Cognitive behavioral therapy or CBT is one of the most popular substance abuse treatment methods in use because it can empower clients to do this: confront and dismantle the core beliefs that drive addiction.
CBT, which is a form of talk therapy, equips clients with the tools to cope with addictions and disorders in a healthy manner. CBT can ultimately help them feel better about themselves and their life, according to the Mayo Clinic.
In essence, CBT argues that while you may not be able to change your circumstances, you can change how you think about them.
This is why CBT is employed to treat clients who grapple with anxiety, depression, phobias, and other mental health issues. It is also why it has proven to be effective when it is used to treat drug and alcohol addiction.
In reputable professional treatment settings, CBT is an integral part of the program. Read on to learn more about this evidence-based treatment method and how it specifically tackles substance abuse.
Psychiatrist Aaron T. Beck invented cognitive behavioral therapy in the 1960s.
While conducting therapy sessions, Beck would notice that his clients were having an internal dialogue buzzing in their heads. According to PsychCentral, the following is an example of what a client could be thinking during a therapy session:
“He (the therapist) hasn’t said much today. I wonder if he’s annoyed with me?” A thought like this could provoke a client to think he is unworthy of attention or care — a notion that could substantiate a negative core belief.
But that client could respond to that initial thought with an assessment that is more realistic:
“He’s probably tired, or perhaps I haven’t been talking about the most important things.”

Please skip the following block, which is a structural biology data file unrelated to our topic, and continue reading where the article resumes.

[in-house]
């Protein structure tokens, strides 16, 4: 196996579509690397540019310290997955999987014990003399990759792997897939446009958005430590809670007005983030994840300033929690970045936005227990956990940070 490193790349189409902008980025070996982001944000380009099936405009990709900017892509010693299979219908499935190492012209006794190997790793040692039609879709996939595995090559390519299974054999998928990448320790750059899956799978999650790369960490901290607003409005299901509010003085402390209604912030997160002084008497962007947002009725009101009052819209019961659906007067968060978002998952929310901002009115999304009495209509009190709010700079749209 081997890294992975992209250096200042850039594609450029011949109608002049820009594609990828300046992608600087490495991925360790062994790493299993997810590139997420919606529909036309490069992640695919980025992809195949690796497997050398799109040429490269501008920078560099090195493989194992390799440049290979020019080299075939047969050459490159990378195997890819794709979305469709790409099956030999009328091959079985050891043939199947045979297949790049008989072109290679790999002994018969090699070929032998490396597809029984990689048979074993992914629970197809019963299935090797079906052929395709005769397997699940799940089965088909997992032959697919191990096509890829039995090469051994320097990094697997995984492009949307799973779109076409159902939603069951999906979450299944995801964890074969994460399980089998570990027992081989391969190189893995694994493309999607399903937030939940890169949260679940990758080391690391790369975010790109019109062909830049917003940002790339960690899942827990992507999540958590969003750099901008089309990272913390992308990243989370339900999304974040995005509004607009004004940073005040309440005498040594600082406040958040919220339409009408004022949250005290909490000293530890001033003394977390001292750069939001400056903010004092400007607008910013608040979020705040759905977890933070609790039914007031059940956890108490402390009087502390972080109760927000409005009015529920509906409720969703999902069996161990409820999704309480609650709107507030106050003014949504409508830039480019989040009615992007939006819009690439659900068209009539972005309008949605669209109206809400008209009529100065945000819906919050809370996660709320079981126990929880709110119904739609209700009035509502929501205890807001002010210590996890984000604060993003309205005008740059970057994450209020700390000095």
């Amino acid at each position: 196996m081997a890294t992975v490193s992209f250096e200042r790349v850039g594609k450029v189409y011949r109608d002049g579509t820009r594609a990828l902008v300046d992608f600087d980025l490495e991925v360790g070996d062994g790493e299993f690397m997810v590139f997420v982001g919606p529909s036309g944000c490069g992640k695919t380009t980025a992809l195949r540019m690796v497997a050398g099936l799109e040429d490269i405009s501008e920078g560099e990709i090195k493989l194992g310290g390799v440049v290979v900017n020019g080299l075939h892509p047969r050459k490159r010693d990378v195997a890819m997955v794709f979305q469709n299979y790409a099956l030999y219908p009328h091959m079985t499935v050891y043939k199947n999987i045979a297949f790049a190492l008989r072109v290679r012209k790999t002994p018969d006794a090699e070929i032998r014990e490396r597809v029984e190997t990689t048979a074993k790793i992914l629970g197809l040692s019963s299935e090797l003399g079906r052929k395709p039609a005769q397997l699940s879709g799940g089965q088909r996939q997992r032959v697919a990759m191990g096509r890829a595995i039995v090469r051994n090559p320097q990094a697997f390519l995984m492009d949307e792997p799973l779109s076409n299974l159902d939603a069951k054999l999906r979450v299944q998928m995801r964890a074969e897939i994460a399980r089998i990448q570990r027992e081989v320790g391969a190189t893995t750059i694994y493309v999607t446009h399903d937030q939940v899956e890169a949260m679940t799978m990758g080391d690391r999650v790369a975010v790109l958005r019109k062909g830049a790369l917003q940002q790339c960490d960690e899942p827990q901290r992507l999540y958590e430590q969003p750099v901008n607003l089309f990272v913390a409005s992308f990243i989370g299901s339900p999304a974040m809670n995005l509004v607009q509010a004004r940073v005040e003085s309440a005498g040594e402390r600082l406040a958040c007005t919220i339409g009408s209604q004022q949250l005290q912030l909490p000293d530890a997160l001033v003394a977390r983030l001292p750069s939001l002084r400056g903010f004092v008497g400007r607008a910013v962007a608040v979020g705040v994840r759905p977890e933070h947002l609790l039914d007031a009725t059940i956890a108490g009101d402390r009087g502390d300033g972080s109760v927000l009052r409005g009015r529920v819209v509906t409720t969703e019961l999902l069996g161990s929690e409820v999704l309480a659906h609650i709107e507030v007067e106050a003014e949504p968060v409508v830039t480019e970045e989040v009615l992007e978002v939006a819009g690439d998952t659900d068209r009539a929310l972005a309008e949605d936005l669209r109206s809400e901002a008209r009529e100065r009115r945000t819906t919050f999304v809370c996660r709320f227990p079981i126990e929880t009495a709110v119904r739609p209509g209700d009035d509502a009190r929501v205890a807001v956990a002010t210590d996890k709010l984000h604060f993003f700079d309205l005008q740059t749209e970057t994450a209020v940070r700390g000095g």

That second thought, states PsychCentral, might change how that client was feeling, which allows the person to adopt a thought that does not substantiate a negative core belief.
In essence, when people changed underlying beliefs about themselves, their environments, and others, they experienced lasting change in their behavior and outlook toward life.
This led Beck to coin this approach “cognitive therapy.”
These days, CBT treats people who are dealing with a wide range of issues, especially those dealing with substance abuse and addiction. CBT is described as “a short-term, goal-oriented psychotherapy treatment that takes a hands-on, practical approach to problem-solving.”
When it comes to substance abuse and addiction, CBT helps clients break the cycle of allowing their bad thoughts to lead to substance abuse. This makes the therapy particularly useful in situations where the threat of relapse is imminent.
In helping people with addictions, CBT allows them to explore “the positive and negative consequences of continued drug use, self-monitoring to recognize cravings early and identify situations that might put one at risk for use, and developing strategies for coping with cravings and avoiding those high-risk situations,” states the National Institute on Drug Abuse (NIDA).
CBT can be administered in individual or group settings. According to research published by the Psychiatric Clinics of North America, the most common treatment methods for substance abuse addictions include:
This approach addresses the motivational barriers people have that might prevent them from quitting drugs or alcohol.
With this method, clients are taught to respond differently to cues that would otherwise trigger them to abuse substances.